In this tutorial well learn how to install Redis on Ubuntu 18.04. We will also install and configure its prerequisites. Redis is an open source multi-platform data store written in ANSI C, that uses datasets straight from memory achieving very high performance. It supports different programming languages, including Lua, C, Java, Python, Perl, PHP and many others. It’s founded on ease, about 30k lines of code which do “few” things, but do them well. Despite you work on memory, persistence can exist and it has a fairly decent support for high availability and clustering, which does great in keeping your data secure.
I recommend to use a minimal Ubuntu server setup as a basis for the tutorial, that can be a virtual or a root server image with an Ubuntu 18.04 LTS Bionic Beaver minimal install from a web hosting company or you use our minimal server tutorial to install a server from scratch.
Install Redis on Ubuntu 18.04
Step 1. First, ensure your system and apt package lists are fully up-to-date by running the following:
apt-get update -y apt-get upgrade -y
Step 2. Installing Redis on Ubuntu 18.04.
Run the following command to install Redis Server on your Ubuntu system:
sudo apt-get install redis-server
If you are planning on utilizing Redis as an object cache for WordPress or any other PHP-based application, you need to install another package also:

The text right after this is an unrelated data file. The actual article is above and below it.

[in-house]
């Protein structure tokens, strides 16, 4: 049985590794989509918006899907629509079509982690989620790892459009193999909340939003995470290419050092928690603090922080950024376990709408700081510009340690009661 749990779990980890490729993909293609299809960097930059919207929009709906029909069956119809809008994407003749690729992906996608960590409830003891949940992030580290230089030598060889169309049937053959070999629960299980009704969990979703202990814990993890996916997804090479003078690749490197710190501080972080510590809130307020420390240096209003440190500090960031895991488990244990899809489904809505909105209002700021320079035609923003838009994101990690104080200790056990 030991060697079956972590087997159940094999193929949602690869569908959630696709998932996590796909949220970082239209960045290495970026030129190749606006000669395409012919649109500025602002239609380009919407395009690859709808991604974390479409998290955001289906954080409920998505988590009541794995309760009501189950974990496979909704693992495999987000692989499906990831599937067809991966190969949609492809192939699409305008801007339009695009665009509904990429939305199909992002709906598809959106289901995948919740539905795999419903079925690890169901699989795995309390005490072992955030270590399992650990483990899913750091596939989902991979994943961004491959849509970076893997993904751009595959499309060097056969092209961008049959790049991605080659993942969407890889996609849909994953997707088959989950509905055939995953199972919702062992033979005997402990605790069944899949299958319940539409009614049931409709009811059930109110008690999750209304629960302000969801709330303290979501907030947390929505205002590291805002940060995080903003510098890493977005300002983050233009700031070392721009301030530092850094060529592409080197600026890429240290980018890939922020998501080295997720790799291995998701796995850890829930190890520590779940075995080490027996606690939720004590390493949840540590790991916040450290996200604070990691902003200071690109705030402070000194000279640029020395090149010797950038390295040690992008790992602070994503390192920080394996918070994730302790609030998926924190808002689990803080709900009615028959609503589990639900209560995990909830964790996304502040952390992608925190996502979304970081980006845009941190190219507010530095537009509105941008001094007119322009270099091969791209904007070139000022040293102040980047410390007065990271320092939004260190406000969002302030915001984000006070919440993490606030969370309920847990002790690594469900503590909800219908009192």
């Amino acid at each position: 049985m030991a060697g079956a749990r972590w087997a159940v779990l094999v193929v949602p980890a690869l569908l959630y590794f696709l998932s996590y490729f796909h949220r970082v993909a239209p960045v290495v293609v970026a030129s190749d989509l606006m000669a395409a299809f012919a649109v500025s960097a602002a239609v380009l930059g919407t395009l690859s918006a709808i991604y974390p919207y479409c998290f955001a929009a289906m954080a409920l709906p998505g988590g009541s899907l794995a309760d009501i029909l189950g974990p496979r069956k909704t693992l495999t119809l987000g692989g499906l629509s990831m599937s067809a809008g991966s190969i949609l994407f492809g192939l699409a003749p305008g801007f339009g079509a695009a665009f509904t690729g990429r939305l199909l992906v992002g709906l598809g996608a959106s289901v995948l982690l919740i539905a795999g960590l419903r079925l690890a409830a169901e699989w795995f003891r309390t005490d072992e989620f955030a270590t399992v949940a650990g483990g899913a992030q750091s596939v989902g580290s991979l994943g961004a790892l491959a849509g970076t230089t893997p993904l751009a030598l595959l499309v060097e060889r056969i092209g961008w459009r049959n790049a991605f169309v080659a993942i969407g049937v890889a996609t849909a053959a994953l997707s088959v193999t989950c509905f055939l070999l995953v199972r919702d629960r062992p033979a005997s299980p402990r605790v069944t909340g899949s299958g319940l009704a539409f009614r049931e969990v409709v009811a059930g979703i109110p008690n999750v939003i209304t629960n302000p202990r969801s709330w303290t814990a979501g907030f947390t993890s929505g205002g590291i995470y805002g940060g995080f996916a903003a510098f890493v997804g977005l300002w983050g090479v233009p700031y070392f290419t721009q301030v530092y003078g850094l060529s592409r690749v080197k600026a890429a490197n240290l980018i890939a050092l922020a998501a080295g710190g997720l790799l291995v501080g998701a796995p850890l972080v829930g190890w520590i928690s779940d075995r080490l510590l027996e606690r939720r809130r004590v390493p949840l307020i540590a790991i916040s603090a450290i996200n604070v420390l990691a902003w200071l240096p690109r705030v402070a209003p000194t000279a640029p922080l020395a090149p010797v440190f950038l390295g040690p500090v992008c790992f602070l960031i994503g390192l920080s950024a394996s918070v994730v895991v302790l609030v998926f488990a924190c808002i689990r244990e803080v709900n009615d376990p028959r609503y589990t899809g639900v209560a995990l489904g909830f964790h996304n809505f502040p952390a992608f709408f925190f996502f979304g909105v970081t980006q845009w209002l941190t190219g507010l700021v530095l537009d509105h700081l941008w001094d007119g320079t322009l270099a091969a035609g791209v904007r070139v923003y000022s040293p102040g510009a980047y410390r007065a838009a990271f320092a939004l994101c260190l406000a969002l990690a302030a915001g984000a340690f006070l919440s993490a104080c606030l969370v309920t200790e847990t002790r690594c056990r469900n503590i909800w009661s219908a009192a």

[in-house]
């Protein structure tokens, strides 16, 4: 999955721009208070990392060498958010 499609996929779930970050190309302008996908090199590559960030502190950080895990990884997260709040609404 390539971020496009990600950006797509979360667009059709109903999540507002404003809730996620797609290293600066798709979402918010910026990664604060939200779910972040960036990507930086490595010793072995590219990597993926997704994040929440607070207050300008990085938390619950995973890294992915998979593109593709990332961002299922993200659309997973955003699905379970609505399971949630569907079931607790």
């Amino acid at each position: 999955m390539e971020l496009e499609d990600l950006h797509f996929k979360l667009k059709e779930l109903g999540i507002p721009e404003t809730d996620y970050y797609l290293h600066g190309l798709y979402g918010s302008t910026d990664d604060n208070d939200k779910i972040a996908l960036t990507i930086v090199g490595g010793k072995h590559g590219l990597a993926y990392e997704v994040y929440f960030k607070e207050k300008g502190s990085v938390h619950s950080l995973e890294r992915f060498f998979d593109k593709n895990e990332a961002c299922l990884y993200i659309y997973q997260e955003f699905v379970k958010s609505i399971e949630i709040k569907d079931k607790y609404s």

sudo apt-get install php-redis
After which you have to enable Redis to start on system boot. Also restart Redis service once:
sudo systemctl enable redis-server.service
Step 3. Configure Redis Caching.
We’ll open up its default configuration file to ensure that Redis is bound to the local IP. Unless you are running a full Redis cluster, which is beyond the scope of this guide, this is the best way to secure your Redis store from unauthorized access:
sudo nano /etc/redis/redis.conf
Search for the line that begins with “bind”, changing it as follows:
Also, You can increase max memory limit as per available on your server. There are a lot more options to configure, this can be accessed on the redis website:
maxmemory 256mb maxmemory-policy allkeys-lru
Save your changes and restart the Redis service to reload our configuration changes:
sudo systemctl restart redis-serve
Redis should now be operational. To test, we’ll connect locally and enter some data:
root@redis-nodes:~# redis-cli 127.0.0.1:6379> set besthost "myvpsource.net" OK 127.0.0.1:6379> get besthost "myvpsource.net"